The beatification of Nelson Mandela

Western leaders hope and pray that by beatifying Mandela, by turning him into a secular saint, his strength of character will somehow live on after his death, and chaos, Zimbabwe style, will be avoided

Next to godliness
Vincent Cooper
On 13 December 2013 09:28

Nelson Mandela is widely admired as the man who, through his suffering, forgiveness and moral decency, brought South Africa from a white dominated apartheid state to a peaceful pluralist state of popular democracy.

Without the moral superiority of Nelson Mandela, a great liberator able to forgive whites their sin of hate and prevent blacks committing a sin of revenge, South Africa would have succumbed to civil war.

Western liberal countries, particularly Britain and the US who were prominent in the liberal propaganda battle against the beleaguered white state back in the 60s, 70s and 80s, have a powerful interest in this narrative of events. But how accurate is it?

There is no reason to doubt Mandela’s decency. He publicly stated, alongside former white president de Klerk, “Wat verby is, is verby” -- let bygones be bygones.

Among a black population for whom Mandela was a revered figure, such a public statement would have been taken to heart. There can be no doubt that, without Nelson Mandela, there would have been no peaceful transition to majority rule.

But the world of politics is never that simple. There was as much calculating pragmatism as there was morality in Mandela’s public stance after he was released from prison.

In the heady idealism and ‘We Shall Overcome’ pop-idol politics of the 60s, the 1964 trial that convicted Mandela of sabotage and conspiracy was turned on its head into a world-wide triumph in the fight against apartheid.

To the Western liberal, Mandela was no revolutionary communist prepared to use violence to create a totalitarian Soviet state in South Africa. He was a martyr in the fight against the West’s new-found original sin of racism.

From the moment of his conviction Mandela was all Sweetness and Light while South African whites were demonised throughout the West as Cromwellian puritans who refused to enter the twentieth century. That the beleaguered South African whites might have had a case was not entertained.   

This Sweetness and Light image of Mandela suited not just Western liberals but the anti-Western Soviet Union and China, at the time funding violent revolution throughout Africa and themselves, of course, paragons of freedom.

Facts can be awkward. The British historian Stephen Ellis has shown that Mandela had secretly been a member of the South African Communist Party’s Central Committee at the time of his trial in 1964. Membership of the South African Communist Party was vehemently denied, but there can be little doubt that Mandela and the other defendants in the trial were serious about the use of violence and turning South Africa into a pro-Soviet totalitarian Marxist state. 

As the South African journalist Rian Malan points out, almost all of Mandela’s co-conspirators were committed to ‘a Sovietist doctrine that envisaged a two-phase ending to the South African struggle -- a “democratic national revolution”, followed by a second revolution in which the Marxist-Leninist vanguard took power.’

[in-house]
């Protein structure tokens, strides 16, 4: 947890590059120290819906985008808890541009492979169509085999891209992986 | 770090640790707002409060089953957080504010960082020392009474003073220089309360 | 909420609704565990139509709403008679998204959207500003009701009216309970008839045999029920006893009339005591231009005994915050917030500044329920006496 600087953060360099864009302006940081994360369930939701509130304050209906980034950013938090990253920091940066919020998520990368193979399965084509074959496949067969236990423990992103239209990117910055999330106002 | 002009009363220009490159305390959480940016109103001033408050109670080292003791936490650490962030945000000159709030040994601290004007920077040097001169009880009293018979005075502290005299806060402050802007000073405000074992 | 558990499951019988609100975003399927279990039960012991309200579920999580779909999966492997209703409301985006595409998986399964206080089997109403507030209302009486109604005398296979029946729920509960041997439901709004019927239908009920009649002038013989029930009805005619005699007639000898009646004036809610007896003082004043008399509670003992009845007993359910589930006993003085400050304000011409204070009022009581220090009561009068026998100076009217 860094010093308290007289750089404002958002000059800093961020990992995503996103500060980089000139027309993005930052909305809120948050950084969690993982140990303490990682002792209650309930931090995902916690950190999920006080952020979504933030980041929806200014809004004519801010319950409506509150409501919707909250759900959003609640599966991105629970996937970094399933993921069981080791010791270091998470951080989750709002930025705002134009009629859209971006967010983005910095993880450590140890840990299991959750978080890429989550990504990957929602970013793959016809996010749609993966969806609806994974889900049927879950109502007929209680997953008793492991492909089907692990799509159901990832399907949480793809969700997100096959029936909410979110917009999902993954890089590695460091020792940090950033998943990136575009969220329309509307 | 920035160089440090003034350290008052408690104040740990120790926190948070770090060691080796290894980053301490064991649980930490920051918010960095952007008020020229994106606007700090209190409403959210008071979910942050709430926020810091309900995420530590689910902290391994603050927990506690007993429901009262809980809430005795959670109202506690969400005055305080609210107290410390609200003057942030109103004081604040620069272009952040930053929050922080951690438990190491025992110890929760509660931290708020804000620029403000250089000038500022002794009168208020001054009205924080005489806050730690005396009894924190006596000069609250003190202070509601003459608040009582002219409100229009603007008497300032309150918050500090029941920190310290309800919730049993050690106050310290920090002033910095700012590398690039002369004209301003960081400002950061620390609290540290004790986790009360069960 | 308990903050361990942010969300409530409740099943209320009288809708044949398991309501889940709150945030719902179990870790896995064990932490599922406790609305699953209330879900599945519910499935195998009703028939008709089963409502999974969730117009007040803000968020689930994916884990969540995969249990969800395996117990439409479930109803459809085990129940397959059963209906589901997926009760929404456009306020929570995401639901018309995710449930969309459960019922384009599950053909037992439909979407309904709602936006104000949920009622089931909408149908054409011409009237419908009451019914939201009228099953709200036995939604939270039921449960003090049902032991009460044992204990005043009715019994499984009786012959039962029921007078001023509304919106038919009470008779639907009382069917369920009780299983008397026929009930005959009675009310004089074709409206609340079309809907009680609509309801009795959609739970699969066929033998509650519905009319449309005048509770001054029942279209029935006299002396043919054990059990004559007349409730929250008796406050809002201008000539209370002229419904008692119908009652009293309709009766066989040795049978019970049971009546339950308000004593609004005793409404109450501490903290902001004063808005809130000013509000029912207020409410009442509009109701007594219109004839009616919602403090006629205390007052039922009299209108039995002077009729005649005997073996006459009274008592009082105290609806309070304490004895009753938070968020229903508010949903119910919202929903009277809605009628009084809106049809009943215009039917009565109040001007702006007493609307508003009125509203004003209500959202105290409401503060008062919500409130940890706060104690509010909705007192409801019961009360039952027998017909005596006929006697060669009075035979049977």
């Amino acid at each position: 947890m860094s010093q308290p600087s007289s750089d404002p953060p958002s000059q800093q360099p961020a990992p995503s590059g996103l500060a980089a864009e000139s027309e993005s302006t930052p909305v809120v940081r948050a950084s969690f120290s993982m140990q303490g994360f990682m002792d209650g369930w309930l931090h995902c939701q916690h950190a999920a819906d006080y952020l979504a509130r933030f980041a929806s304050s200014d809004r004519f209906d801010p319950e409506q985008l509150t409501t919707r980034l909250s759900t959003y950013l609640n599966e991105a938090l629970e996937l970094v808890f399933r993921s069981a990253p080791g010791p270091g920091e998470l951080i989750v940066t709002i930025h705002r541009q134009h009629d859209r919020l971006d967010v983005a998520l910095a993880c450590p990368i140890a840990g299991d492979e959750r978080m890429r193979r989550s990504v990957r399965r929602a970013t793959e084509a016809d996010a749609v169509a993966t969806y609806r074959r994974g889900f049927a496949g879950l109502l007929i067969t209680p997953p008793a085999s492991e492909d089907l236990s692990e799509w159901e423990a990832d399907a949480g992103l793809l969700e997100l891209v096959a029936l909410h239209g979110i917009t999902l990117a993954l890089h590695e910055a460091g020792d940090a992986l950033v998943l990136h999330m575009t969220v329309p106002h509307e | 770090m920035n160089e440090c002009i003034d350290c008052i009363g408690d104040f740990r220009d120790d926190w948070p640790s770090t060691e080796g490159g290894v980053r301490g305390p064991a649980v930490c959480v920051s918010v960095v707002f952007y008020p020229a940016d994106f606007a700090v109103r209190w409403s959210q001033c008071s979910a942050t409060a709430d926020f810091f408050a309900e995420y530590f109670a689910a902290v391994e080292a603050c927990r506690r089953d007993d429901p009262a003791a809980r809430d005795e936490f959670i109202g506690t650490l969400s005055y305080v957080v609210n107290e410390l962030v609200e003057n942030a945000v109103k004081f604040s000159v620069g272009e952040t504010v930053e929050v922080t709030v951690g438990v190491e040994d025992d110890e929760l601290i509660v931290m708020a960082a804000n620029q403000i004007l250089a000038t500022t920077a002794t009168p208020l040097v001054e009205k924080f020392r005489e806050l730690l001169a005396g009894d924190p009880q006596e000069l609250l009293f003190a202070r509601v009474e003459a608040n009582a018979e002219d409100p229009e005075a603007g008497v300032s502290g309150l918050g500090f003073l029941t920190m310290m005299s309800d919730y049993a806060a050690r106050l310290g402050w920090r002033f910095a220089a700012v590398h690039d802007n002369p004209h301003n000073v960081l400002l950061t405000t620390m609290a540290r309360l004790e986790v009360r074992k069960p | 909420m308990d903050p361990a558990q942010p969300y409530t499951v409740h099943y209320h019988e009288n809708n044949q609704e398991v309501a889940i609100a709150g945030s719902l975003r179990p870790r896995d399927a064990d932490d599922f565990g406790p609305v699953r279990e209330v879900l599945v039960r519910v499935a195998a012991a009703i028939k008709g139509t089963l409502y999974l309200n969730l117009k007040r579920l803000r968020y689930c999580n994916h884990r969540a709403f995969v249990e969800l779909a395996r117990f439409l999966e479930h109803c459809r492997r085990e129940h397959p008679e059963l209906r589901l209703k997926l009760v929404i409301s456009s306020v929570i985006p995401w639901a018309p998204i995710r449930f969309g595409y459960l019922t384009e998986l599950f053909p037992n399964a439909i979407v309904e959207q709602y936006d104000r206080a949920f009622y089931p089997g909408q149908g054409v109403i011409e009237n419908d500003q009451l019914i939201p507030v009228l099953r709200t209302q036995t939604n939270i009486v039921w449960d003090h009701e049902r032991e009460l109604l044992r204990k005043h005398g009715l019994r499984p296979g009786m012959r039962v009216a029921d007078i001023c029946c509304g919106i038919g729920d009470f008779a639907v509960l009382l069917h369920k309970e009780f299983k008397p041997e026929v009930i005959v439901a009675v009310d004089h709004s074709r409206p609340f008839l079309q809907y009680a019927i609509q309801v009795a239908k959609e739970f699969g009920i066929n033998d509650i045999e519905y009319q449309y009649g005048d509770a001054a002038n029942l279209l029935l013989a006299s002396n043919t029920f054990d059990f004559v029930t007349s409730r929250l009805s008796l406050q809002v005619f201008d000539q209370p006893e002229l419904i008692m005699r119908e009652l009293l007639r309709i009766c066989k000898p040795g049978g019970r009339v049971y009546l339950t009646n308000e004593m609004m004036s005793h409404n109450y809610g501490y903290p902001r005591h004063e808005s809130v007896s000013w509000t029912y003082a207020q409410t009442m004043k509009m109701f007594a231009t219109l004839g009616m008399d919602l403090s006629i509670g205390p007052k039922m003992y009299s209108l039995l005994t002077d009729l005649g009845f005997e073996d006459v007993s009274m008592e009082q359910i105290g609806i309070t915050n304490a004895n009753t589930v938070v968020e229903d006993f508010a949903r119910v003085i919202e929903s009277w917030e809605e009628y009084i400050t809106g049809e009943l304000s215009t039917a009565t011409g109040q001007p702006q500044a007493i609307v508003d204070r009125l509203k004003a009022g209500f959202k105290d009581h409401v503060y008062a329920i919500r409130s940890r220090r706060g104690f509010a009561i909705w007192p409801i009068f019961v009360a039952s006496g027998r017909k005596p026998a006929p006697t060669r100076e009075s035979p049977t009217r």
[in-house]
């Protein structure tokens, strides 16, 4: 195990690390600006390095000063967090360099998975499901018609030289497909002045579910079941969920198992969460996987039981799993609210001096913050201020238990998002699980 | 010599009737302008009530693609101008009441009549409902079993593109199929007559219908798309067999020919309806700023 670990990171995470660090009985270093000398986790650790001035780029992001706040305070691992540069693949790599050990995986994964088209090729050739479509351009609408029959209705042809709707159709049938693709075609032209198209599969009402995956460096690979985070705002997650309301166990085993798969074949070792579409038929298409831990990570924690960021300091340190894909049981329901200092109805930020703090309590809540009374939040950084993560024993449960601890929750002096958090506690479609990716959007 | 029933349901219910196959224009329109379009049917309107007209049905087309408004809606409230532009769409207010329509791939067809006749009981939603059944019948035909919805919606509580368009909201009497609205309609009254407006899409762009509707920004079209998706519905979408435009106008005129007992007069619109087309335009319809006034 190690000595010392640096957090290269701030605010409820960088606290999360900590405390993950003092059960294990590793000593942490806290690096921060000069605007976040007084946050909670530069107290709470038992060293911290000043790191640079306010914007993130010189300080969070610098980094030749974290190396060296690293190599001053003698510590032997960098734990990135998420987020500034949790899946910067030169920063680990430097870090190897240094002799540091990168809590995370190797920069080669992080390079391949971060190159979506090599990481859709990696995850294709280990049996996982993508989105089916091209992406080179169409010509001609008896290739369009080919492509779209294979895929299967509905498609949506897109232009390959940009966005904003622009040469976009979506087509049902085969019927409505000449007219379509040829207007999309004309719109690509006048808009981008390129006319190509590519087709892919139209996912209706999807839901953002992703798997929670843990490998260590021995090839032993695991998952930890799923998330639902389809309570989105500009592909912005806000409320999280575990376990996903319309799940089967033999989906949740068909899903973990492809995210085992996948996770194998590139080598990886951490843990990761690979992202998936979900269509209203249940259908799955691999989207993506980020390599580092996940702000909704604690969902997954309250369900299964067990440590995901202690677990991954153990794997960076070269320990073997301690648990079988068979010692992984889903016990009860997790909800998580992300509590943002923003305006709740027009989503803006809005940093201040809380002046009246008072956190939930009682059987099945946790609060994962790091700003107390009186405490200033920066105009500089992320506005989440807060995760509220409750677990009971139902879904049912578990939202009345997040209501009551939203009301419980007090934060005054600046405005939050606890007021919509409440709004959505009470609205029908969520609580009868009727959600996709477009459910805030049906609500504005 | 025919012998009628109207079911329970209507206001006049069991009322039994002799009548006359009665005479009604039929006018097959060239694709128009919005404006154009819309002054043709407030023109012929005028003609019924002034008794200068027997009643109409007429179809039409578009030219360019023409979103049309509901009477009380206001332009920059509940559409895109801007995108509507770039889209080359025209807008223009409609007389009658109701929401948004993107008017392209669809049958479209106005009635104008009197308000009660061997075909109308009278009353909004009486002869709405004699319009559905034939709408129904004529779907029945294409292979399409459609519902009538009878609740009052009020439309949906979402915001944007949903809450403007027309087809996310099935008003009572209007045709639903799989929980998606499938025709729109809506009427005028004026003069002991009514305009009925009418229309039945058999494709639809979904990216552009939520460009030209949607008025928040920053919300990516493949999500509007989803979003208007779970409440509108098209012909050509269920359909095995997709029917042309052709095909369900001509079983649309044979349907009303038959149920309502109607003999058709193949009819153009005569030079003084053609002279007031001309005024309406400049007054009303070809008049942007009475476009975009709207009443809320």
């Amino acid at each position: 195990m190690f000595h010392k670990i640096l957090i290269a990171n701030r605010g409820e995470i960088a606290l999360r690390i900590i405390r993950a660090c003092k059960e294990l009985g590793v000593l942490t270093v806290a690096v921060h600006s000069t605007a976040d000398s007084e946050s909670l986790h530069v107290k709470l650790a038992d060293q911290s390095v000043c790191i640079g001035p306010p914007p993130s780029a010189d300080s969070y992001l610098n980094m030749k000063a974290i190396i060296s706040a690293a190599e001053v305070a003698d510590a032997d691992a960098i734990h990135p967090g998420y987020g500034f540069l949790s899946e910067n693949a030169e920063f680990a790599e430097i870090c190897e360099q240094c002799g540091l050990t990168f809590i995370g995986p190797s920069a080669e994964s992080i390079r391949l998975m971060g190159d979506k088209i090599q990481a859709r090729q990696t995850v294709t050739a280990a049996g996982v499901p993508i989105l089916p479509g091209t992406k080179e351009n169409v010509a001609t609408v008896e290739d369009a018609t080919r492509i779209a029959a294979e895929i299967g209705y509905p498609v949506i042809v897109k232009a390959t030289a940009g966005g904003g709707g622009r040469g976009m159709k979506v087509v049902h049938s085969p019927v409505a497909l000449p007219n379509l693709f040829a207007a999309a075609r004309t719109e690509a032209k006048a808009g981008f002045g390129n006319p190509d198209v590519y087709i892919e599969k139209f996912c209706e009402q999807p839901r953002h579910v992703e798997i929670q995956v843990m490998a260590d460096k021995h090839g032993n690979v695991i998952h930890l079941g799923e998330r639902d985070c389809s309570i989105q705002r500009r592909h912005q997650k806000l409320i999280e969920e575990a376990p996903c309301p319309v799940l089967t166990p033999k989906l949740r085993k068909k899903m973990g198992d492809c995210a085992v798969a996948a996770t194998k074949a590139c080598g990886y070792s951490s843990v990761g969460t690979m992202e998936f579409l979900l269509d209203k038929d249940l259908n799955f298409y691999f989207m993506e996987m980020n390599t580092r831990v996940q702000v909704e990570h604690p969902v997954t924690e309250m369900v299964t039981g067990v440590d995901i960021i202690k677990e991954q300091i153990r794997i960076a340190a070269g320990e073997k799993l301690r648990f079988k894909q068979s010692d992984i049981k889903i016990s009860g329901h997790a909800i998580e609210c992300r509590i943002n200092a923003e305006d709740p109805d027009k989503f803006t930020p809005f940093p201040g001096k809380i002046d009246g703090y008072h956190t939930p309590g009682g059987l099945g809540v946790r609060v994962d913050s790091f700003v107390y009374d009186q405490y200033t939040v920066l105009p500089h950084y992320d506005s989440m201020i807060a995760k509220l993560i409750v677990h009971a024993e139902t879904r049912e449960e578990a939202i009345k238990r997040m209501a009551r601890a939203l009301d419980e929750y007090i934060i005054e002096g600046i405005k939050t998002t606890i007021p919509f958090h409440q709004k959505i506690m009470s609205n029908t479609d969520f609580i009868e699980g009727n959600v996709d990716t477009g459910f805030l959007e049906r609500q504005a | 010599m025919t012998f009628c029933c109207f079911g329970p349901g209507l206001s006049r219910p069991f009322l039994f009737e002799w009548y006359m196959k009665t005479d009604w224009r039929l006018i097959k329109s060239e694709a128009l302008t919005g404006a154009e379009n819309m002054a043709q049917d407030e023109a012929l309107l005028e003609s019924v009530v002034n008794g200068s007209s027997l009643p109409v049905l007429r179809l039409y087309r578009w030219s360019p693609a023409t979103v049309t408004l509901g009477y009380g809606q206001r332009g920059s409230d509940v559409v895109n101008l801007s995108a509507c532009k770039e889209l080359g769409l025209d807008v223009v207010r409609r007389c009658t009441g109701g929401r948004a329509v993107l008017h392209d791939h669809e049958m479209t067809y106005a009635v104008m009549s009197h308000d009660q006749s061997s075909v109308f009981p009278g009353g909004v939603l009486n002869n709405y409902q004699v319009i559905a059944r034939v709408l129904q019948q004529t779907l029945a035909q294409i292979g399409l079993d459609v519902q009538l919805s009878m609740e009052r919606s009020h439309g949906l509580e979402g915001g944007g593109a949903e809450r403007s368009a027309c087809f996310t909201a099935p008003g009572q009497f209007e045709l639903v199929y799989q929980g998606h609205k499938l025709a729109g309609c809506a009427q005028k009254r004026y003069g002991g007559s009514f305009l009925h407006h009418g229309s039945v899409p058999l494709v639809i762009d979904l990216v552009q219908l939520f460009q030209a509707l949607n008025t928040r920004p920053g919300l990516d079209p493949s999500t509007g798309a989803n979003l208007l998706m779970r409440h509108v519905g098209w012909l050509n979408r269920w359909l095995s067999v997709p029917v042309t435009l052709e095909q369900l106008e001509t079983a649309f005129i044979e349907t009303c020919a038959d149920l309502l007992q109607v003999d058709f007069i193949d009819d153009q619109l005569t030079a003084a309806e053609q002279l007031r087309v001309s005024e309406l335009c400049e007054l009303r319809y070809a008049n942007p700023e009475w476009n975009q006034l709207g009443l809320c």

Faced with this deadly threat, the determination of the South African government to resist Mandela and the ANC was perfectly reasonable. Only Western liberals, singing ‘We Shall Overcome’ at a safe distance from the battlefield could believe otherwise.

By the time of Mandela’s release from prison, the Russian-led communist empire had collapsed and communists everywhere, including Mandela, had to accommodate to a new reality. Communism was no longer bankable for Third World revolutionaries

Indeed, the collapse of Russian communism must have had a lot to do with the timing of Mandela’s release. It is known that for years Mandela had been holding discussions in prison with high-ranking officials of the South African Government, discussing the terms of his eventual release. Communism was dead and Mandela’s conversion to the politics of reconciliation could be seen as little more than a case of making a virtue of necessity.  

There was also the vital need to avoid a destructive civil war. Certainly in the short term, without the whites there could be no viable economy. Indeed, South Africa as an economic entity was largely a white creation. Mandela eventually came to understand this, hence his change of heart.

To say this is not to deny Nelson Mandela the moral stature he enjoys. However, there are dangers in investing in one man all the virtues necessary to govern a state. What happens after he is gone? Mandela has become the personal embodiment of peace and reconciliation in his country. That has dangers.

Now that Mandela is dead, there is concern that his charismatic authority might die with him and that the country could slip into anarchy. The example of Robert Mugabe in Zimbabwe across the border is not good.

This concern explains much of the relentless adulation of Mandela by world, particularly Western leaders. They hope and pray that by beatifying Mandela, by turning him into a secular saint, his strength of character will somehow live on after his death.

Western secular liberals pride themselves in the belief that they have progressed beyond religion. But their adulation of Nelson Mandela and, it has to be said, of his protégé Barack Obama, proves otherwise. Obama and Mandela are both products of Western liberal hagiography.

Even secularists need their saints.

Vincent Cooper is a regular contributor to the Commentator

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